Nathan Rives

Dr. Nathan S. Rives
Instructor of History

Office: Lindquist Hall 255
Phone: 801-626-7463



Research & Teaching Areas

▪ American Religious History
▪ Early American Republic
▪ New England
▪ Religion, Politics, and Civic Life


▪ Ph.D., Brandeis University (2011)
▪ B.A., Brigham Young University (2001)


▪ HIST 1700  American Civilization
▪ HIST 2700  History of the United States to 1877
▪ HIST 2710  History of the United States since 1877
▪ HIST 3110  American Ideas and Culture
▪ HIST 3250  Religion in American History
▪ HIST 4010  Colonial America
▪ HIST 4020  American Revolution
▪ HIST 4030  The New Nation, 1800-1840
▪ HIST 4040  Era of the Civil War and Reconstruction, 1840-1877
▪ HIST 4985  Historical Research and Methods
▪ HIST 4990  Senior Seminar


Dr. Nathan S. Rives specializes in American religious history, with particular interests in the period of the early American republic. His completed book manuscript is titled “Subject to the Law of God: Religious Controversy and Civic Life in New England, 1776-1850.” In New England, a region where tax-supported religion persisted into the early 1830s, religion expanded its political presence in the public sphere in new ways. His book shows how questions of religious liberty were shaped by public debates about the moral implications of religious truth and error.
He has recently begun a project that examines networks of bible societies that formed across the Atlantic world in the early 19th century, and stood at the intersection of emerging networks of modern religious thought, transportation, and finance. His project situates bible societies, often thought to be a quintessentially American development, instead within a transatlantic web centered on London. He plans to extend his research to Britain and continental Europe, especially Germany.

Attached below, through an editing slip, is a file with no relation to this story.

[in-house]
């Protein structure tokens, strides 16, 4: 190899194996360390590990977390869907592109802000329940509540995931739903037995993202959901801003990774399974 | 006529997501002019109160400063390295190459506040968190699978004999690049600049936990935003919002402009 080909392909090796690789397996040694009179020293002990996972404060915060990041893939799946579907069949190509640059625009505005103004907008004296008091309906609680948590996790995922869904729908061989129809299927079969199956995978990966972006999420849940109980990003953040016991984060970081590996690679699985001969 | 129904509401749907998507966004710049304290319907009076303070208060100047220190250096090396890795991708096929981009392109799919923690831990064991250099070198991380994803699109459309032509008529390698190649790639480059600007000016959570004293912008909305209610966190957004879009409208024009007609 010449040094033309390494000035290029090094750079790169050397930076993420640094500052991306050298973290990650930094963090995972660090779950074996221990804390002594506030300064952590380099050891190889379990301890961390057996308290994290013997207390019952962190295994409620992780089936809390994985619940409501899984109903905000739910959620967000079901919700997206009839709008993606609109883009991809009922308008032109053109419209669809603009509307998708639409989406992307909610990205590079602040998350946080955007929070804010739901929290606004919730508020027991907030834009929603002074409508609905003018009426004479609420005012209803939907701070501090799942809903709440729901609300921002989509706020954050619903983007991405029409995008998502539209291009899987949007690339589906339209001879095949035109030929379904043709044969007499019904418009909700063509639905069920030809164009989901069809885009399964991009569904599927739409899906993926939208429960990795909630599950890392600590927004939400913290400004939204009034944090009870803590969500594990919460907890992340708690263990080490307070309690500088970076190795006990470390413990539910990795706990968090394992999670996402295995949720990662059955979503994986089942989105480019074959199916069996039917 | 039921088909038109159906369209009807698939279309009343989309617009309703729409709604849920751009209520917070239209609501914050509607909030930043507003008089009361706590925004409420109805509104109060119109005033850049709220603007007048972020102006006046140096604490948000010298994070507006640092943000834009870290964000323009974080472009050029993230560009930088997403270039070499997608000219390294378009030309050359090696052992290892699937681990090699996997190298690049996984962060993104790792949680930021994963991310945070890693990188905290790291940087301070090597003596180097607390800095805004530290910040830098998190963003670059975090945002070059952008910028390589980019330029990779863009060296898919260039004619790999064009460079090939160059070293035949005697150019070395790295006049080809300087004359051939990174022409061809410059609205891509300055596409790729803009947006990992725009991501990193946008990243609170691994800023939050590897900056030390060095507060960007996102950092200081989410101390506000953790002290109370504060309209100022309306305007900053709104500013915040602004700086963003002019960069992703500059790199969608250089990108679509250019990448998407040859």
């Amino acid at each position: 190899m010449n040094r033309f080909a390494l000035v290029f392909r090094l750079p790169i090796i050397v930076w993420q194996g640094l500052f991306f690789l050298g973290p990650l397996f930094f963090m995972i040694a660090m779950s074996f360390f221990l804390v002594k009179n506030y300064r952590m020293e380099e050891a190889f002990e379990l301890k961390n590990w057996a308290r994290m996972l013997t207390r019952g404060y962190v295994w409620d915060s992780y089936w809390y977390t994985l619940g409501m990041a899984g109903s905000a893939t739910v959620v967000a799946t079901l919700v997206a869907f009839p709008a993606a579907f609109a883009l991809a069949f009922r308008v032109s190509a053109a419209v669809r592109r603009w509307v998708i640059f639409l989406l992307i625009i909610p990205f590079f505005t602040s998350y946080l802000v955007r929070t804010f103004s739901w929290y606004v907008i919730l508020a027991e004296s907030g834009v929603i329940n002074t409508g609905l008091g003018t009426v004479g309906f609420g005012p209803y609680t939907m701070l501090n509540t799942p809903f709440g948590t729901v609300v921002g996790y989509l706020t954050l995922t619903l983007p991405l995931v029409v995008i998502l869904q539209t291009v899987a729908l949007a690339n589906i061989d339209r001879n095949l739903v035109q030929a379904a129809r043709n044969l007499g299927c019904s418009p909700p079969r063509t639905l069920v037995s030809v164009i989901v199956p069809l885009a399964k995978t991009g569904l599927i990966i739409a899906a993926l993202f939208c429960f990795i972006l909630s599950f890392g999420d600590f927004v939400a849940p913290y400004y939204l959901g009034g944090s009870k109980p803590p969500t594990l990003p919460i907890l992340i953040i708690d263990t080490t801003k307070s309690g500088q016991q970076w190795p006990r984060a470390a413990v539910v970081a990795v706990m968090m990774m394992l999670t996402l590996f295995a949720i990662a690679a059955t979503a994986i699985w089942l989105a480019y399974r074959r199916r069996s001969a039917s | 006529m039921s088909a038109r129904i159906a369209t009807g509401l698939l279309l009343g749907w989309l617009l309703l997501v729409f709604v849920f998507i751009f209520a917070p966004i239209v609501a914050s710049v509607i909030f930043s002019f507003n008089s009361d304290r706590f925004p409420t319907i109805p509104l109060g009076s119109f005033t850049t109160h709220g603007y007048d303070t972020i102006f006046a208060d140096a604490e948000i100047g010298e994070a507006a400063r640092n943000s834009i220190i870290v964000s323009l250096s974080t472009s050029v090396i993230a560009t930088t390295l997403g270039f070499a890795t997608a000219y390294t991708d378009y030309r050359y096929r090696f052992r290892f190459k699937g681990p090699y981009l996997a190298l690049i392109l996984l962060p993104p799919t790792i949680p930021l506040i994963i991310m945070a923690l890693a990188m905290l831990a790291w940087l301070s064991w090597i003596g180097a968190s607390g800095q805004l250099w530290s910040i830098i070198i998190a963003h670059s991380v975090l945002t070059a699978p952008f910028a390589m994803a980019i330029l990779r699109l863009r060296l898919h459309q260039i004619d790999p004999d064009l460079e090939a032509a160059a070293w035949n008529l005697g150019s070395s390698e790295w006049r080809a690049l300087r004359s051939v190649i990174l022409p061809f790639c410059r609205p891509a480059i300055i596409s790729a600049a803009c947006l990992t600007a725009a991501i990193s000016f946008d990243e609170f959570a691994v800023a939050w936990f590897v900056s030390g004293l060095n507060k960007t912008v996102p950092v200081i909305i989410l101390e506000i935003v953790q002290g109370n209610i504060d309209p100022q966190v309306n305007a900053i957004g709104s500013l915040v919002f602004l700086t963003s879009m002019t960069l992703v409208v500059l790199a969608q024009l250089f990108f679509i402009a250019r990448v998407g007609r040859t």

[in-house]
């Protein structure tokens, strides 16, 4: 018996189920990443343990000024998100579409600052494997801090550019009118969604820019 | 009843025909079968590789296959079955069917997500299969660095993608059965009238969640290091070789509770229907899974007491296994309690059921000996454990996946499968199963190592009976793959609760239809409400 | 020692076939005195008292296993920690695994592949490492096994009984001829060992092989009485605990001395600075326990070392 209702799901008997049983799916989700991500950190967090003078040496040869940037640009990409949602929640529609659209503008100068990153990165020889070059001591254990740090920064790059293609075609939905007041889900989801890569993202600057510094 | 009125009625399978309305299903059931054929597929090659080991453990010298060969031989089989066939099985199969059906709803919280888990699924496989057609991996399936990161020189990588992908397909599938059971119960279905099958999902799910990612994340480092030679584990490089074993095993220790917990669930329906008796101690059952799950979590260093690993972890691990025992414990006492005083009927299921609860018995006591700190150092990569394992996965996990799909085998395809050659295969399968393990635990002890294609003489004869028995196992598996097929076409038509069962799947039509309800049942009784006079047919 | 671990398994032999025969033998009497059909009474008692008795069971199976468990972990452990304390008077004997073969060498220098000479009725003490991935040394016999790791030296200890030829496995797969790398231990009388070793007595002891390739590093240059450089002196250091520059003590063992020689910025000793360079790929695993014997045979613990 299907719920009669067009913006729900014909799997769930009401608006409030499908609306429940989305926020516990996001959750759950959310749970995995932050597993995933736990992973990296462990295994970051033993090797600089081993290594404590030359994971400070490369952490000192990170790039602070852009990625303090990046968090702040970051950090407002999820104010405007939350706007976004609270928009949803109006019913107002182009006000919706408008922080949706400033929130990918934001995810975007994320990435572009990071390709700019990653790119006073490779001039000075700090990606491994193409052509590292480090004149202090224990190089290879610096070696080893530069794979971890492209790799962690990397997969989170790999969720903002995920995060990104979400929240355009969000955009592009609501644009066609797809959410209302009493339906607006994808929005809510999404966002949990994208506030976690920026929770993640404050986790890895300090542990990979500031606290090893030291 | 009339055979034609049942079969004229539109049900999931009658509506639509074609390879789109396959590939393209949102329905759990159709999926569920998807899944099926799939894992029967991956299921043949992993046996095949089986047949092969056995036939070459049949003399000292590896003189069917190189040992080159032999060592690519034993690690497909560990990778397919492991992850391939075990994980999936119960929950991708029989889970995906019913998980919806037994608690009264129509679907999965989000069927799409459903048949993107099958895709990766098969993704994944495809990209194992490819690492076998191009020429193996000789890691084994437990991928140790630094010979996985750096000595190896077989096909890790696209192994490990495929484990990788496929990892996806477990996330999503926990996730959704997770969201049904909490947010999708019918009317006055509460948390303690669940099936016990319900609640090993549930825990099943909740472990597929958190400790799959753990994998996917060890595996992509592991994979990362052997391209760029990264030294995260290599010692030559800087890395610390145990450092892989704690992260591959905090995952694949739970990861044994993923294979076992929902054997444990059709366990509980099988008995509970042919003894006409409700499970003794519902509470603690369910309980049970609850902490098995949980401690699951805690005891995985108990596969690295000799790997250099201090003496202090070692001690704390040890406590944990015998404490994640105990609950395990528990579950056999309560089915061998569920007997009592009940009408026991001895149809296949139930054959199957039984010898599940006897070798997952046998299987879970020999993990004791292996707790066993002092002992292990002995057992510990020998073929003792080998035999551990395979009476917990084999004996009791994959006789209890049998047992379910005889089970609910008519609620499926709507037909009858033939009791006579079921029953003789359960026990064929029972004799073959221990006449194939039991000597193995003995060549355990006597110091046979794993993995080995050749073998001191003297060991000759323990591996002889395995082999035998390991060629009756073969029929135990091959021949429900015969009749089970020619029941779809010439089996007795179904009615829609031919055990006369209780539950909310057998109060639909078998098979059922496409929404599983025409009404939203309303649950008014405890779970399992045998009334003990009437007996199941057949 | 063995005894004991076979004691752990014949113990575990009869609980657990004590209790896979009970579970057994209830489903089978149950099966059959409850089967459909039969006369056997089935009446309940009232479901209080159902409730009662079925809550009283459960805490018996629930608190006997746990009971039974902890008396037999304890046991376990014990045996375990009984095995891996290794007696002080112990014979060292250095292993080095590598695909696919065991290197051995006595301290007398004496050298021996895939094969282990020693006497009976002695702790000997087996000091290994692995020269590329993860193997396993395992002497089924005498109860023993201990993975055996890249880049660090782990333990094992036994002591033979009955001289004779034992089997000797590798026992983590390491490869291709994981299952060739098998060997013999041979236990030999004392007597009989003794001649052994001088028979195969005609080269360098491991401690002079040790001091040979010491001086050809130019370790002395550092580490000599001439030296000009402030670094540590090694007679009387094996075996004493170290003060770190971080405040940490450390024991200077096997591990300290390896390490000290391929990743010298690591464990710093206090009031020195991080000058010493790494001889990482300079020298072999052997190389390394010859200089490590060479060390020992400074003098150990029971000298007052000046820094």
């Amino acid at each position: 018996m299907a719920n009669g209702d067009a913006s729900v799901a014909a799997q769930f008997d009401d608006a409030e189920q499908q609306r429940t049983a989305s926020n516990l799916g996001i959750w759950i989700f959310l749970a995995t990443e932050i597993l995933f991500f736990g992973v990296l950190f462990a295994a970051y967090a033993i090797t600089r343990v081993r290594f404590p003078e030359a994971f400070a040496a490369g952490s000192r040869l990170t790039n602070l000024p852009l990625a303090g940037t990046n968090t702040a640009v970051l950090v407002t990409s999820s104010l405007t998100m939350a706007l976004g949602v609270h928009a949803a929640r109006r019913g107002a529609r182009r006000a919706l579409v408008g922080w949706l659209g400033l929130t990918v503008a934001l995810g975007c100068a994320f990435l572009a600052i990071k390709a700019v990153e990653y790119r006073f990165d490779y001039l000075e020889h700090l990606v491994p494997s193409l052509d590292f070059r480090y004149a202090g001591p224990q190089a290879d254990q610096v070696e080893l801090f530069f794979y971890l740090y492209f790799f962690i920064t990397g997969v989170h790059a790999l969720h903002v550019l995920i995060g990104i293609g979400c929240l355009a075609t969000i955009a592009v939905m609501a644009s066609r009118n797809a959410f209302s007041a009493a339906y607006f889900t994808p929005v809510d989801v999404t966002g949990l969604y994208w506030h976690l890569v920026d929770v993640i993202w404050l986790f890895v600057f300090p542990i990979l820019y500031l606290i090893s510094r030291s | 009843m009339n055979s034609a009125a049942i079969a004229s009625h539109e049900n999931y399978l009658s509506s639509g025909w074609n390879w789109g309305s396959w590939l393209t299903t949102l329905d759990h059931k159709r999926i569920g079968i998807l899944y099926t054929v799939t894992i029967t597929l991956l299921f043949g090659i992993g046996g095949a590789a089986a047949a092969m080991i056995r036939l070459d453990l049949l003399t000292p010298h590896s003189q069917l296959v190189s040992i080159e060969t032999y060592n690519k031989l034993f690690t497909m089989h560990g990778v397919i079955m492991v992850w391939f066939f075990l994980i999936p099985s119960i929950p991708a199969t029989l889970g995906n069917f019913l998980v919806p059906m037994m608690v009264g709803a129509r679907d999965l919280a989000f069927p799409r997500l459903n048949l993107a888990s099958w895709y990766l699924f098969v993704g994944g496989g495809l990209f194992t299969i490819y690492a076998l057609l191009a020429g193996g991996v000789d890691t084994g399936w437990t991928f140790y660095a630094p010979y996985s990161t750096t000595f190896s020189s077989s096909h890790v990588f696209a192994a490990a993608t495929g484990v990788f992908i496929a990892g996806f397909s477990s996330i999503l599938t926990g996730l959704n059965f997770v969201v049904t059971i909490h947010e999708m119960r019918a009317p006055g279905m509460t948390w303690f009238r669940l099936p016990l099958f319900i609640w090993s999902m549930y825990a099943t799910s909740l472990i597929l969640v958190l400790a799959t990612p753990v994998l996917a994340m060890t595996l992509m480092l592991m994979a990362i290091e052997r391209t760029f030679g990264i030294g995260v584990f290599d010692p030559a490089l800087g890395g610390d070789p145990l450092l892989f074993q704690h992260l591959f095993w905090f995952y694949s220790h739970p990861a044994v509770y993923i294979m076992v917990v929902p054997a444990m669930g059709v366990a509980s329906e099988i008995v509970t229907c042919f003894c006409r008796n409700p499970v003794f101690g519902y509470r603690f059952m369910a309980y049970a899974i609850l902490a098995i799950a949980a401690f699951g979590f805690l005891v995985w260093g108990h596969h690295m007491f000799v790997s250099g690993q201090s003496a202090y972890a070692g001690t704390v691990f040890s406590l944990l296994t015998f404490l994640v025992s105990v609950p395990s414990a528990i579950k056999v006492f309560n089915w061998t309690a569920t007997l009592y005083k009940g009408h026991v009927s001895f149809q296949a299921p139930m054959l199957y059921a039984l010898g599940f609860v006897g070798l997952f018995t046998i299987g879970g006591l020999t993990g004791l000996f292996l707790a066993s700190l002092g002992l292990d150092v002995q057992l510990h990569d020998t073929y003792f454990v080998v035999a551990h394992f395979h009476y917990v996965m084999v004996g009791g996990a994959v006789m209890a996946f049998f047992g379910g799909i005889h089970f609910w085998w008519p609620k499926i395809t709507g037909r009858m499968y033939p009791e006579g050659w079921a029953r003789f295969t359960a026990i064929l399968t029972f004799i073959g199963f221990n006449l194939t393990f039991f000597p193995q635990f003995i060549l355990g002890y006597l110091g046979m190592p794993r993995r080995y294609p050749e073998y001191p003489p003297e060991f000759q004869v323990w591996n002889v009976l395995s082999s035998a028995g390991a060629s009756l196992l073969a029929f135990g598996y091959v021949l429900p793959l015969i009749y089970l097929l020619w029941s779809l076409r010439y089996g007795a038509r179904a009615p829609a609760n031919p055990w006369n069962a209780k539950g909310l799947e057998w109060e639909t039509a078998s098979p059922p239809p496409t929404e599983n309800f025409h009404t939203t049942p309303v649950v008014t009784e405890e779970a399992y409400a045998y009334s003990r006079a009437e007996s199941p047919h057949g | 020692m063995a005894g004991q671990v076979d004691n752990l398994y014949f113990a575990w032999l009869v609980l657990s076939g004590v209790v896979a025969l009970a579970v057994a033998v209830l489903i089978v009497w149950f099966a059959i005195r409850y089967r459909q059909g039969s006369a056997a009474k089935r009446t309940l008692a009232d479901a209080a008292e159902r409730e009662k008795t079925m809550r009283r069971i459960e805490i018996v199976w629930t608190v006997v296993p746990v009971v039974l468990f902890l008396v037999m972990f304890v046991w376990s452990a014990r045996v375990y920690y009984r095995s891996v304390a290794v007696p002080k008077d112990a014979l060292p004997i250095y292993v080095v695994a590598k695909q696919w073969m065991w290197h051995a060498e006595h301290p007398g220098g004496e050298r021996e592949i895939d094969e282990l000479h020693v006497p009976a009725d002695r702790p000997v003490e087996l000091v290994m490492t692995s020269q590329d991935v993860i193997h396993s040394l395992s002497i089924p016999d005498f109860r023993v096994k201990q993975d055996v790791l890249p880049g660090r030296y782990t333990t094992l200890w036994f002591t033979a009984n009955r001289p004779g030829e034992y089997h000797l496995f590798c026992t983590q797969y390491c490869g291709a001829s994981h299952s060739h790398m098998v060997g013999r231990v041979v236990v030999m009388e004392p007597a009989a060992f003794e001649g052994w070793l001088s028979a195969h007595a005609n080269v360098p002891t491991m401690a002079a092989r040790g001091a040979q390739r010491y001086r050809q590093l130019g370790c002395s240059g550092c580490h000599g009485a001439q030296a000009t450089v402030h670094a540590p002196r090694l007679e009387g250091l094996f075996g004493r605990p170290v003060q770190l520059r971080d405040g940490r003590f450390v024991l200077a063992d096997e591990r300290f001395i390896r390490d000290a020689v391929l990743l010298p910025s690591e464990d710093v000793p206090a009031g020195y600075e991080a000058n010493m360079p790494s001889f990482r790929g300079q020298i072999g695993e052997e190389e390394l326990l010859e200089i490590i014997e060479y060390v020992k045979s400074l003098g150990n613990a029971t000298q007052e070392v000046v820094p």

He has presented his research at regional and national conferences, including the American Historical Association (AHA), the Organization of American Historians (OAH), the Society for Historians of the Early American Republic (SHEAR), and the American Society of Church History (ASCH).

Dr. Rives joined the history department at Weber State University as an adjunct instructor in 2011 and became a full-time instructor in 2018.


Books (in Progress)

▪ Subject to the Law of God: Religious Controversy and Civic Life in New England, 1776-1850.

Peer-Reviewed Journal Articles

▪ “‘Is Not This a Paradox?’ Public Morality and the Unitarian Defense of State-Supported Religion in Massachusetts, 1806-1833,” New England Quarterly 86, no. 2 (June 2013).

Book Reviews

▪ Review of Kenneth A. Briggs, The Invisible Bestseller: Searching for the Bible in America (Eerdmans, 2016), Christianity and Literature 68, no. 3 (June 2019).

▪ Review of Kyle B. Roberts, Evangelical Gotham: Religion and the Making of New York City, 1783-1860 (University of Chicago Press, 2016), Church History: Studies in Christianity and Culture 87, no. 1 (March 2018).

▪ Review of Paul D. Hanson, A Political History of the Bible in America (Westminster John Knox Press, 2015), Church History and Religious Culture 96, no. 3 (Fall 2016).

▪ Review of T. J. Tomlin, A Divinity for All Persuasions: Almanacs and Early American Religious Life (Oxford University Press, 2014), The Journal of Religion 96, no. 2 (April 2016).

▪ Review of Shelby Balik, Rally the Scattered Believers: Northern New England’s Religious Geography (Indiana University Press, 2014), Journal of the Early Republic 35, no. 3 (Fall 2015).

▪ Review of James S. Kabala, Church-State Relations in the Early American Republic, 1787-1846 (Pickering & Chatto, 2013), Ohio Valley History 13, no. 3 (Fall 2013).

▪ Review of J. Rixey Ruffin, A Paradise of Reason: William Bentley and Enlightenment Christianity in the Early Republic (Oxford University Press, 2008), Journal of the Early Republic 31, no. 3 (Fall 2011).

Reference Works

▪ Co-author with Raymond S. Wright III, Mirjam J. Kirkham, Saskia Schier Bunting, Ancestors in German Archives: A Guide to Family History Sources (Baltimore: Genealogical Publishing Co., 2004).